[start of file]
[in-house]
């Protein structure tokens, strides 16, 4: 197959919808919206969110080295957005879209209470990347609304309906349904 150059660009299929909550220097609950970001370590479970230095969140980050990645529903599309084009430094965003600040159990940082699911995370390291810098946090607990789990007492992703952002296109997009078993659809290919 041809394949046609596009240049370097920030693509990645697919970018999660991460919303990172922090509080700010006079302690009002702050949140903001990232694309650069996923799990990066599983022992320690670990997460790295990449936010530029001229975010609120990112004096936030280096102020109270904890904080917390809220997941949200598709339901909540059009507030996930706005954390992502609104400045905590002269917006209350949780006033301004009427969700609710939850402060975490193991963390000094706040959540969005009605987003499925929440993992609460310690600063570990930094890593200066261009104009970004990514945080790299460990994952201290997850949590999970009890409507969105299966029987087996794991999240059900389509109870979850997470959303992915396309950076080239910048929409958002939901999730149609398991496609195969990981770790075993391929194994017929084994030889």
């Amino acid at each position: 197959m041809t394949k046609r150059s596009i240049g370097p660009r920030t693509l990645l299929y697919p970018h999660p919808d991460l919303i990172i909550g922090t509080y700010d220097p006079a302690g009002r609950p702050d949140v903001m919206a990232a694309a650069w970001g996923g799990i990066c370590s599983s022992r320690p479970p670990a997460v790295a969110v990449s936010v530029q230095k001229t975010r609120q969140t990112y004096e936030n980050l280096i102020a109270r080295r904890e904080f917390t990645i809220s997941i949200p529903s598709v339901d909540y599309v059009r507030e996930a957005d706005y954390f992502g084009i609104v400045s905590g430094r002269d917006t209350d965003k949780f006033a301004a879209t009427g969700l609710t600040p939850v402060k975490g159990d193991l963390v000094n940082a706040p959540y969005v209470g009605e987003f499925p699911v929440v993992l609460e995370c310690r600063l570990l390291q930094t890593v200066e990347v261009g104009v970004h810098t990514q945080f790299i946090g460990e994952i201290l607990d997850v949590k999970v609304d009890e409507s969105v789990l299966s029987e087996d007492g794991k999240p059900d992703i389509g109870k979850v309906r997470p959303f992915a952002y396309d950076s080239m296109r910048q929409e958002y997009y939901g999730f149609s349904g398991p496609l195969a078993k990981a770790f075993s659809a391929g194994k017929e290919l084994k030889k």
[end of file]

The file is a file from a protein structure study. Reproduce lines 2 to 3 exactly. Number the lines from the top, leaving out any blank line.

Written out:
């Protein structure tokens, strides 16, 4: 197959919808919206969110080295957005879209209470990347609304309906349904 150059660009299929909550220097609950970001370590479970230095969140980050990645529903599309084009430094965003600040159990940082699911995370390291810098946090607990789990007492992703952002296109997009078993659809290919 041809394949046609596009240049370097920030693509990645697919970018999660991460919303990172922090509080700010006079302690009002702050949140903001990232694309650069996923799990990066599983022992320690670990997460790295990449936010530029001229975010609120990112004096936030280096102020109270904890904080917390809220997941949200598709339901909540059009507030996930706005954390992502609104400045905590002269917006209350949780006033301004009427969700609710939850402060975490193991963390000094706040959540969005009605987003499925929440993992609460310690600063570990930094890593200066261009104009970004990514945080790299460990994952201290997850949590999970009890409507969105299966029987087996794991999240059900389509109870979850997470959303992915396309950076080239910048929409958002939901999730149609398991496609195969990981770790075993391929194994017929084994030889």
């Amino acid at each position: 197959m041809t394949k046609r150059s596009i240049g370097p660009r920030t693509l990645l299929y697919p970018h999660p919808d991460l919303i990172i909550g922090t509080y700010d220097p006079a302690g009002r609950p702050d949140v903001m919206a990232a694309a650069w970001g996923g799990i990066c370590s599983s022992r320690p479970p670990a997460v790295a969110v990449s936010v530029q230095k001229t975010r609120q969140t990112y004096e936030n980050l280096i102020a109270r080295r904890e904080f917390t990645i809220s997941i949200p529903s598709v339901d909540y599309v059009r507030e996930a957005d706005y954390f992502g084009i609104v400045s905590g430094r002269d917006t209350d965003k949780f006033a301004a879209t009427g969700l609710t600040p939850v402060k975490g159990d193991l963390v000094n940082a706040p959540y969005v209470g009605e987003f499925p699911v929440v993992l609460e995370c310690r600063l570990l390291q930094t890593v200066e990347v261009g104009v970004h810098t990514q945080f790299i946090g460990e994952i201290l607990d997850v949590k999970v609304d009890e409507s969105v789990l299966s029987e087996d007492g794991k999240p059900d992703i389509g109870k979850v309906r997470p959303f992915a952002y396309d950076s080239m296109r910048q929409e958002y997009y939901g999730f149609s349904g398991p496609l195969a078993k990981a770790f075993s659809a391929g194994k017929e290919l084994k030889k």